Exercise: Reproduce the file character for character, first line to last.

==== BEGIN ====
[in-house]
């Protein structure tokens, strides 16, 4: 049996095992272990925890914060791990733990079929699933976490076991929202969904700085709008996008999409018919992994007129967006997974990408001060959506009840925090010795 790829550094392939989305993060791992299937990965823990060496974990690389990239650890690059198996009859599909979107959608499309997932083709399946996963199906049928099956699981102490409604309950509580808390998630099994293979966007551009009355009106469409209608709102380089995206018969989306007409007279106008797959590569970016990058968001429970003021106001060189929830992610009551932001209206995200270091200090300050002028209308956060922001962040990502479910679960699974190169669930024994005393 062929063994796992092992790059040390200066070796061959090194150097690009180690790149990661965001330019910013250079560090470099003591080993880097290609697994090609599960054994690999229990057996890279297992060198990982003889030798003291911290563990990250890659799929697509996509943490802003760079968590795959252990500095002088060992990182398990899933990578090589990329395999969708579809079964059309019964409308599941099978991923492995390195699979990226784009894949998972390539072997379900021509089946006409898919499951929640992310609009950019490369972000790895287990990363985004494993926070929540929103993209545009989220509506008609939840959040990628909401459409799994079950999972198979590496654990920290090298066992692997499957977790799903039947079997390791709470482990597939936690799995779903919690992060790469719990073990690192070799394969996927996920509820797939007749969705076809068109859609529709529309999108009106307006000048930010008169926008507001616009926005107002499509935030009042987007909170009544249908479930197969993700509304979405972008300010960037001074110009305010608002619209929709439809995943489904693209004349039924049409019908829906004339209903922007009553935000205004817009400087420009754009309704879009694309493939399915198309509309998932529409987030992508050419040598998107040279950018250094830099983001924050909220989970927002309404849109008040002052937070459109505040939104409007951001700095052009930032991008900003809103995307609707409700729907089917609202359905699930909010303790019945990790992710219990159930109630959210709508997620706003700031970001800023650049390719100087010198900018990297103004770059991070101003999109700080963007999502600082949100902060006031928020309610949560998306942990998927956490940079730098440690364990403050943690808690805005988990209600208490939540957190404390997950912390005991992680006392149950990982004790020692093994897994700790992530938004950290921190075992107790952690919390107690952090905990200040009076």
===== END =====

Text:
[in-house]
């Protein structure tokens, strides 16, 4: 049996095992272990925890914060791990733990079929699933976490076991929202969904700085709008996008999409018919992994007129967006997974990408001060959506009840925090010795 790829550094392939989305993060791992299937990965823990060496974990690389990239650890690059198996009859599909979107959608499309997932083709399946996963199906049928099956699981102490409604309950509580808390998630099994293979966007551009009355009106469409209608709102380089995206018969989306007409007279106008797959590569970016990058968001429970003021106001060189929830992610009551932001209206995200270091200090300050002028209308956060922001962040990502479910679960699974190169669930024994005393 062929063994796992092992790059040390200066070796061959090194150097690009180690790149990661965001330019910013250079560090470099003591080993880097290609697994090609599960054994690999229990057996890279297992060198990982003889030798003291911290563990990250890659799929697509996509943490802003760079968590795959252990500095002088060992990182398990899933990578090589990329395999969708579809079964059309019964409308599941099978991923492995390195699979990226784009894949998972390539072997379900021509089946006409898919499951929640992310609009950019490369972000790895287990990363985004494993926070929540929103993209545009989220509506008609939840959040990628909401459409799994079950999972198979590496654990920290090298066992692997499957977790799903039947079997390791709470482990597939936690799995779903919690992060790469719990073990690192070799394969996927996920509820797939007749969705076809068109859609529709529309999108009106307006000048930010008169926008507001616009926005107002499509935030009042987007909170009544249908479930197969993700509304979405972008300010960037001074110009305010608002619209929709439809995943489904693209004349039924049409019908829906004339209903922007009553935000205004817009400087420009754009309704879009694309493939399915198309509309998932529409987030992508050419040598998107040279950018250094830099983001924050909220989970927002309404849109008040002052937070459109505040939104409007951001700095052009930032991008900003809103995307609707409700729907089917609202359905699930909010303790019945990790992710219990159930109630959210709508997620706003700031970001800023650049390719100087010198900018990297103004770059991070101003999109700080963007999502600082949100902060006031928020309610949560998306942990998927956490940079730098440690364990403050943690808690805005988990209600208490939540957190404390997950912390005991992680006392149950990982004790020692093994897994700790992530938004950290921190075992107790952690919390107690952090905990200040009076």